April 18 2013

Unlocking Value in Miami, Florida

Miami 21, meant to encourage walkable development and non car-dependent lifestyles, brings new idea testing to places like Midtown Miami. As the economy recovers, this form-based zoning code creates redevelopment opportunities that previously have been unimaginable. Now is the perfect time to assess these principles and redevelop properties in forgotten high-value locations.

Below is a property, now zoned T6-8, and across the street from Coral Gables‘ historic Granada entrance. Currently an auto-oriented strip shopping center, anchored by a Sedano’s and a CVS, these sites have the potential to grow into pedestrian-friendly neighborhood centers. The illustrations below show one way this property could be redeveloped. Though not a real proposal, it illustrates the sustainable opportunities form-based codes can create.

Existing Site at SW 8th Street and SW 49 Ave

Garage & Townhouses: The first step to transforming this site would be to use its surface parking lot to build a lined parking garage to support the rest of the property redevelopment, while providing ground floor space for the grocery store to move and expand. The top floors could be condos over-looking an amenity deck in the rear, while the in-line stores could move to the garage-liners, making room for rowhouses behind, offering the often forgotten middle units, while respecting the neighborhood scale.

Garage and Townhouses on existing surface parking lot

Corner Mixed-Use: A redesign of SW 49th Avenue would create an opportunity to redevelop and reorient the western out-parcels with ground-floor retail and residences above. These mixed-use buildings can provide both affordable housing and neighborhood convenience.

Corner Mixed-Use on SW 49th Ave

Public Space: Moving the grocery store and pharmacy to the garage allows the buildings to be redeveloped as mixed-use buildings, fronting a new public green, accessible from both the main thoroughfare and surrounding neighborhoods.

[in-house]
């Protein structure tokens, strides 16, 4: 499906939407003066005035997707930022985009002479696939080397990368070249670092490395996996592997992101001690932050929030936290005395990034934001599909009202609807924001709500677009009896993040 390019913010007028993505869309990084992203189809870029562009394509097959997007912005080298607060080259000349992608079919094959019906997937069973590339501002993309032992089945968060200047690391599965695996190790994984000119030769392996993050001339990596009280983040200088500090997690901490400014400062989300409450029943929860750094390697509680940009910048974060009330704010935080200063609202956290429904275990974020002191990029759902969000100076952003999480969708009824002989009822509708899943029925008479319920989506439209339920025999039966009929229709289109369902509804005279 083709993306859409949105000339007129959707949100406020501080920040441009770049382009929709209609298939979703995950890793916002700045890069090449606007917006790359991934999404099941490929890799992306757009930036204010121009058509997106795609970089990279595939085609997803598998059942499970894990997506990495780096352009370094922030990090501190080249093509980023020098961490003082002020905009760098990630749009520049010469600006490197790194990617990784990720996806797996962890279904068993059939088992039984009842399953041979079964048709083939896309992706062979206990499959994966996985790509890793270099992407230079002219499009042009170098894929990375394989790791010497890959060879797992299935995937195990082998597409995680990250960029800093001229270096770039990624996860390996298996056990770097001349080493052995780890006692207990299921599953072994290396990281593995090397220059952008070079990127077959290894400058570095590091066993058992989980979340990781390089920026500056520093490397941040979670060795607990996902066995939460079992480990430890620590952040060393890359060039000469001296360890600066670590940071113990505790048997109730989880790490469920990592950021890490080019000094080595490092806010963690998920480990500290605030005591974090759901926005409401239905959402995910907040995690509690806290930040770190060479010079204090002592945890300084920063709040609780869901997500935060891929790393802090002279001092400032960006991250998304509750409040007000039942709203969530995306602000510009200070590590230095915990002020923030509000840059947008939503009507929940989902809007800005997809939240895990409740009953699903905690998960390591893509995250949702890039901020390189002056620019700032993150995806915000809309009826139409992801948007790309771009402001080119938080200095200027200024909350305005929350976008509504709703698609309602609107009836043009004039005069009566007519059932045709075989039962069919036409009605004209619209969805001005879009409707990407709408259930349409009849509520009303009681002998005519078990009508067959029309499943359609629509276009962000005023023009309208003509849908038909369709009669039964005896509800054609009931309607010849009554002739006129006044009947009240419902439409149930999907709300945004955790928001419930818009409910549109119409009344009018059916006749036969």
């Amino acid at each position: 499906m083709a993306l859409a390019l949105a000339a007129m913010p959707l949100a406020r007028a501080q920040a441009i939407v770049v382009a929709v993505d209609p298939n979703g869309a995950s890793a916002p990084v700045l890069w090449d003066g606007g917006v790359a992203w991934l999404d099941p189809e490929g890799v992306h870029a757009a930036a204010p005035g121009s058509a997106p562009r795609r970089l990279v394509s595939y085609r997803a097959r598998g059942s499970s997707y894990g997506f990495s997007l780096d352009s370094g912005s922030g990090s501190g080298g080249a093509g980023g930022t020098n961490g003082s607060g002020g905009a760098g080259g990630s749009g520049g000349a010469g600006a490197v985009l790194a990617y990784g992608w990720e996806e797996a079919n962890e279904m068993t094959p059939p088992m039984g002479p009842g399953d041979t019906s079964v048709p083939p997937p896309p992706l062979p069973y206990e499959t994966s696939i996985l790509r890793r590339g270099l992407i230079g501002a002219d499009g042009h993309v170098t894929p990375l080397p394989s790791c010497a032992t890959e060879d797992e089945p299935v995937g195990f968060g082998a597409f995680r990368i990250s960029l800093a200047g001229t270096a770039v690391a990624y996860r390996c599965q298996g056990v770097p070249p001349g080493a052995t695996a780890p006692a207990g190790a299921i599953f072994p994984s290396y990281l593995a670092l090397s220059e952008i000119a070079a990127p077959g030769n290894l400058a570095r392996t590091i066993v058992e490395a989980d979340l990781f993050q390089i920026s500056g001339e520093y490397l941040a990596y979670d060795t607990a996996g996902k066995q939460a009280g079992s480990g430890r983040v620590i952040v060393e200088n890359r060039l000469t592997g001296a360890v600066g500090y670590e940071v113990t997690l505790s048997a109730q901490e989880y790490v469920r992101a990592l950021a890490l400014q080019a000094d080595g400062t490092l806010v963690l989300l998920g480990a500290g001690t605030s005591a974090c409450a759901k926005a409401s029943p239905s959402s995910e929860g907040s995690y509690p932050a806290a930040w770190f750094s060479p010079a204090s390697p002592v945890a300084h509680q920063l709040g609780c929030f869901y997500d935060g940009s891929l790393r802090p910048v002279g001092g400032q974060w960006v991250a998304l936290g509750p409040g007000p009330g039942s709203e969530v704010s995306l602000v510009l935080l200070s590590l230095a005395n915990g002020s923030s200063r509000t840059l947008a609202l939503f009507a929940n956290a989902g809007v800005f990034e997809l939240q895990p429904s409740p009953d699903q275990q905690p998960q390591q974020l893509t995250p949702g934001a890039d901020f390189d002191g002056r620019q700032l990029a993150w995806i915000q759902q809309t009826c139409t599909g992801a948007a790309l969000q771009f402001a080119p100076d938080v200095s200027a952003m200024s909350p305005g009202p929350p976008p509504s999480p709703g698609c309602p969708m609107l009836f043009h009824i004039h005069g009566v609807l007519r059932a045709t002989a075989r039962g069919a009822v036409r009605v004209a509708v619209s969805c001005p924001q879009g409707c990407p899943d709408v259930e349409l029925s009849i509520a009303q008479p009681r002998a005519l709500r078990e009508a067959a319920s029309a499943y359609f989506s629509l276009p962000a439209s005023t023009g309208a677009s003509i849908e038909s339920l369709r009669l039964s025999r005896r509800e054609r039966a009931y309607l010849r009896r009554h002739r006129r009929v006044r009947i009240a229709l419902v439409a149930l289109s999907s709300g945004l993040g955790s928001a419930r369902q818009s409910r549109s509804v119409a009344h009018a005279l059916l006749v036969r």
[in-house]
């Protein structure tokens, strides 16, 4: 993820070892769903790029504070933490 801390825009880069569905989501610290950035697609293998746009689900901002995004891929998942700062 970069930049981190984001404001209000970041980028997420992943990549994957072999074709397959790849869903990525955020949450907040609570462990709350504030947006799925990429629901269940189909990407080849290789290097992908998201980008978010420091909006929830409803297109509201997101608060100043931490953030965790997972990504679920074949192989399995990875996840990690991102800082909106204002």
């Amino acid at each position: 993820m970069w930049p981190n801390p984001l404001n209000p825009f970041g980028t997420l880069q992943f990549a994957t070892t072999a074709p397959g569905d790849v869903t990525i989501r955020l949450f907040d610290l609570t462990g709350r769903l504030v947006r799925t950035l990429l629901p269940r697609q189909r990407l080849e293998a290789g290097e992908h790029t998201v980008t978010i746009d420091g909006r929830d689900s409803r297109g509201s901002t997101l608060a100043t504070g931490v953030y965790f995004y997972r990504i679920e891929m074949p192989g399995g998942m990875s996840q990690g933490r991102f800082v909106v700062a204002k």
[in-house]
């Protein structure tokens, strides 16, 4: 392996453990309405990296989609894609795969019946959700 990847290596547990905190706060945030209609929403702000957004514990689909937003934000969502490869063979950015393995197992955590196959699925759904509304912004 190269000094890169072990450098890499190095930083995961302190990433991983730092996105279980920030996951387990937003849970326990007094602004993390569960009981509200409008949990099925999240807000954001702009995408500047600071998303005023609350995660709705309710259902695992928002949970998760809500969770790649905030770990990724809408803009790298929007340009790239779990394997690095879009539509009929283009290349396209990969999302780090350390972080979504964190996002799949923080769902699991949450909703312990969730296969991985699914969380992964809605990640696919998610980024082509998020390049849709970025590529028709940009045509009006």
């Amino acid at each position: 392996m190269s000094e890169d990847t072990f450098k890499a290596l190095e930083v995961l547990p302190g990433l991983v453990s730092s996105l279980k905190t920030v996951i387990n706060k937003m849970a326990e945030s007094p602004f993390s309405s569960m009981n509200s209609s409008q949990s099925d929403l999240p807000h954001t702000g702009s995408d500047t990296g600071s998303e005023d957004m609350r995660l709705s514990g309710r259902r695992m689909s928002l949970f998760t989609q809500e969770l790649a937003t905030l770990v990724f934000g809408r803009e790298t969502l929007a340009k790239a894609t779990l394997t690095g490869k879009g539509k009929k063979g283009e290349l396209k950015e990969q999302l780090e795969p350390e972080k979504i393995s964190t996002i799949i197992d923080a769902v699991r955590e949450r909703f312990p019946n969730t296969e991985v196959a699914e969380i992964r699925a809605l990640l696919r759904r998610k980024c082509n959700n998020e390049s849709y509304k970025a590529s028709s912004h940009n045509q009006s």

Public Space as an amenity to new development and existing neighborhood

Thoroughfare Redesign: As the rest of the city becomes more walkable, major thoroughfares such as SW 8th Street can be rethought, putting more of a priority on pedestrians, transit and cyclists. This can be done by adding shade trees, on-street parking, and narrowing travel lanes. These sites are perfectly positioned to take advantage of such a multi-modal future.

Redesigning SW 8th Street

What lost redevelopment opportunities can be found in your neighborhood?

Credits: Design and illustrations by Jennifer Garcia. Data linked to sources.

Jennifer Garcia

Born and raised in the Midwest, Jennifer García now enjoys the energy and quality of life that Miami has to offer. Professionally, she uses traditional architecture and principles of the New Urbanism as a Town Planner at Dover, Kohl & Partners. Based on careful research, she designs each project within the context of the local architectural language, distinct culture, and regional settlement patterns. She proudly holds a Master of Architecture from Andrews University in Berrien Springs, Michigan. Traveling has taught her to immerse herself into each place’s history, culture, traditions, and how they contribute to the range of urbanism and local vernacular. She also enjoys blogging as a local transit advocate for Transit Miami. Her daily bicycle commutes reinforce her belief in nurturing a living urbanism with livable streets.

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This entry was posted on Thursday, April 18th, 2013 at 9:45 am and is filed under Housing, Land Use, Urban Development/Real Estate, Urban Planning and Design. You can follow any responses to this entry through the RSS 2.0 feed. You can leave a response, or trackback from your own site.


One Response to “Unlocking Value in Miami, Florida”

  1. AAA Spokesman: Leading DC Urbanist “Retarded” and “Like the Klan” | Streetsblog.net Says:

    [...] on the Network today: Global Site Plans outlines Miami 21, the city of Miami’s plan to use form-based code to make the city more [...]

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